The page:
How We Talk in South Boston by David Lindsay-Abaire (5M, 2F) serves up a broad parody of Boston accents and bigoted attitudes by portraying the conflicts which ensue when a Boston girl decides to marry a Yankees fan. The Zig-Zag Woman by Steve Martin (3M, 1F) uses the illusions of magic tricks as metaphors for the progress of love. The Way of All Fish by Elaine May (2F), the first part of Power Plays by Elaine May and Alan Arkin, portrays a shift in the balance of power between a female executive and her secretary. There Shall Be No Bottom (A Bad Play for Worse Actors) by Mark O'Donnell (3M, 1F), another backstager, includes roles for an actor who skips ahead in the script, another who regularly mispronounces his lines, a seriously over-aged actress, and a hapless stage manager forced onstage to cover a role. Check, Please by Jonathan Rand (7M, 7F, with some flexibility) portrays a succession of hilariously bad dates. Controlling Interest by Wayne Rawley (4M, 2F) demonstrates what can happen when adult professionals indulge their inner children.
In 2B (or not 2B) (1M, 1F), a woman is courted, not entirely to her displeasure, by a human-sized bee. The speaker in Pops by Edwin Sanchez (1M) reflects on his father's life and his attachment to I Love Lucy. In Forty to Life by Nina Shengold (4-12M, 2 F), a woman confronts a police lineup of all the men she has ever dated, with unexpected results. Shel Silverstein's The Best Daddy (1M, 1F) presents a darkly comic encounter between a girl and her father, whose sense of humor borders on the sadistic. The Flying Wolimskies Return by David Smilow (3M, 1F) recounts the history of a less-than-successful family of circus acrobats. Streak (2M) presents an on-field encounter between a Hispanic third baseman and an American baseball coach.
In Rosa's Eulogy by Richard Strand (1F), a woman delivers a moving eulogy for what she believes to be a stray cat. Chocolate by Frederick Stroppel (1M, 1F) presents encounters with a policeman investigating a murder and a suspect who has some very creative explanations for what seem to be obvious clues. The Earring by Joyce Van Dyke (2M, 2F) portrays cross-cultural misunderstandings between a Russian emigre hotel maid and an American theatrical agent. In The Blueberry Hill Accord by Daryl Watson (2F), the conclusion of a friendship by two teenaged girls takes on the dimensions of the Geneva Convention. Wedding Duet by Lauren Wilson (1M, 1F) presents the first marital spat of a newlywed couple, literally on the threshold of their new life together. In Please Have a Seat and Someone Will Be With You Shortly by Garth Wingfield (1M, 1F), two strangers whose psychiatrists share the same waiting room finally break the ice and share the images they have constructed of each other's life.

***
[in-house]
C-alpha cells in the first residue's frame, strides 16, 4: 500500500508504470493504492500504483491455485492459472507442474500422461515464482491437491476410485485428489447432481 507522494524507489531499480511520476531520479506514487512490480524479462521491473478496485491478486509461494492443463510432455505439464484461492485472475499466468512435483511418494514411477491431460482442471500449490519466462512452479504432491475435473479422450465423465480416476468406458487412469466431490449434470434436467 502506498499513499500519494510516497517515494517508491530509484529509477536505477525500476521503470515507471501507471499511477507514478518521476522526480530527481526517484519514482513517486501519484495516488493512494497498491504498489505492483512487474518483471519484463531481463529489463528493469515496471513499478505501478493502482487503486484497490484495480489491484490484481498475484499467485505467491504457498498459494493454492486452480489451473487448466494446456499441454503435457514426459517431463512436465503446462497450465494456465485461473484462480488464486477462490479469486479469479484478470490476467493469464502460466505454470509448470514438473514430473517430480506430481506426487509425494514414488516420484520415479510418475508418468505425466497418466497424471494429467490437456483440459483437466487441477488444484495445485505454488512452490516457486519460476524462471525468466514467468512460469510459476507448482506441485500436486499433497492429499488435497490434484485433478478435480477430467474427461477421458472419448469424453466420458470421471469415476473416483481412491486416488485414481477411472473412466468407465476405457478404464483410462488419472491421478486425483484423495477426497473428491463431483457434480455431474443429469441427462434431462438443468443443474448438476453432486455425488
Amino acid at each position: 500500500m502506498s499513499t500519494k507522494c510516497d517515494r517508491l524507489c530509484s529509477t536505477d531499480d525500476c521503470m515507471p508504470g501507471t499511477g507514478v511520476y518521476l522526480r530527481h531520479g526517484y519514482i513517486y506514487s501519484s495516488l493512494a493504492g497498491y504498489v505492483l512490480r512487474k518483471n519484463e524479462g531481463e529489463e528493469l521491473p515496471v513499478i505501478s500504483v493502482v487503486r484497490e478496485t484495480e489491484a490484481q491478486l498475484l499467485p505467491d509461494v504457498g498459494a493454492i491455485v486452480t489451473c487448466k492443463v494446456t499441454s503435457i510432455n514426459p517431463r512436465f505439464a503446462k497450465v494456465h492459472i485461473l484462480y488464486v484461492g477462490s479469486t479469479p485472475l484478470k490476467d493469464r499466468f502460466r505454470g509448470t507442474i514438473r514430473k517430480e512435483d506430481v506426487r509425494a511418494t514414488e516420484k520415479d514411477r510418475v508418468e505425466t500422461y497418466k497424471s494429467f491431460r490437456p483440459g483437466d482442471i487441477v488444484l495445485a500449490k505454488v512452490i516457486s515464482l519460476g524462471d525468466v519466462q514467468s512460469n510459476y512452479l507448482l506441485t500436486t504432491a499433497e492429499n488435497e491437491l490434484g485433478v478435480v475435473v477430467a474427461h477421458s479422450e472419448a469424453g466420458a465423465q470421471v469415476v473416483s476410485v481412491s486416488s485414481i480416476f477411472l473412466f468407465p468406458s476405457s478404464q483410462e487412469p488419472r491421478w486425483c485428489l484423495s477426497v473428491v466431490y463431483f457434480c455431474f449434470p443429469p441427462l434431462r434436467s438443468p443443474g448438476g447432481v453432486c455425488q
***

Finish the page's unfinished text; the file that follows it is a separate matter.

Eric Lane and Nina Shengold have edited a dozen contemporary play collections, including Under 30: Plays for a New Generation, The Actor's Book of Scenes from New Plays, and The Actor's Book of Gay and Lesbian Plays. Nina Shengold has also written a novel, screenplays and teleplays as well as numerous theatrical works; further information is available from her website. Eric Lane is the artistic director of Orange Thoughts Productions, a not-for-profit theater and film company in New York City, and an award-winning playwright as well as the writer and producer of two short films.